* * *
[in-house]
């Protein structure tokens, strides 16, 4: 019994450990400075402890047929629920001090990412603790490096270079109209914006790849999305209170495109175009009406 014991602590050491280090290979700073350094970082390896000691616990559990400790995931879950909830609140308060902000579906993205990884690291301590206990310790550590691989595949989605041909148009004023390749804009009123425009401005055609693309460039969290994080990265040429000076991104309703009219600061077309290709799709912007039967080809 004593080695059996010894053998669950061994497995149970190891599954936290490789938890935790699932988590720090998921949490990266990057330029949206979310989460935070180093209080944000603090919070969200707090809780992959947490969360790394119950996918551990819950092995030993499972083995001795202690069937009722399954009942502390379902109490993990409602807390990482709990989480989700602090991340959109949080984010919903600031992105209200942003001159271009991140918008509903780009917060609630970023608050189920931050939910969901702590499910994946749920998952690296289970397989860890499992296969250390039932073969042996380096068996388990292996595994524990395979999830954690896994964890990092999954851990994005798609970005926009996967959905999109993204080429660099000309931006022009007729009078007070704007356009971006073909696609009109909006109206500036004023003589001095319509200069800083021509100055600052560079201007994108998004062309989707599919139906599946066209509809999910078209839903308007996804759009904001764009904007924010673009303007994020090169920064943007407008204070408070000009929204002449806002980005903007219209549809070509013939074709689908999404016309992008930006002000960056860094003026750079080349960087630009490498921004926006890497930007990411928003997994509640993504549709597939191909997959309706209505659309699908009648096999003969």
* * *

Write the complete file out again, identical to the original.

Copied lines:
[in-house]
């Protein structure tokens, strides 16, 4: 019994450990400075402890047929629920001090990412603790490096270079109209914006790849999305209170495109175009009406 014991602590050491280090290979700073350094970082390896000691616990559990400790995931879950909830609140308060902000579906993205990884690291301590206990310790550590691989595949989605041909148009004023390749804009009123425009401005055609693309460039969290994080990265040429000076991104309703009219600061077309290709799709912007039967080809 004593080695059996010894053998669950061994497995149970190891599954936290490789938890935790699932988590720090998921949490990266990057330029949206979310989460935070180093209080944000603090919070969200707090809780992959947490969360790394119950996918551990819950092995030993499972083995001795202690069937009722399954009942502390379902109490993990409602807390990482709990989480989700602090991340959109949080984010919903600031992105209200942003001159271009991140918008509903780009917060609630970023608050189920931050939910969901702590499910994946749920998952690296289970397989860890499992296969250390039932073969042996380096068996388990292996595994524990395979999830954690896994964890990092999954851990994005798609970005926009996967959905999109993204080429660099000309931006022009007729009078007070704007356009971006073909696609009109909006109206500036004023003589001095319509200069800083021509100055600052560079201007994108998004062309989707599919139906599946066209509809999910078209839903308007996804759009904001764009904007924010673009303007994020090169920064943007407008204070408070000009929204002449806002980005903007219209549809070509013939074709689908999404016309992008930006002000960056860094003026750079080349960087630009490498921004926006890497930007990411928003997994509640993504549709597939191909997959309706209505659309699908009648096999003969």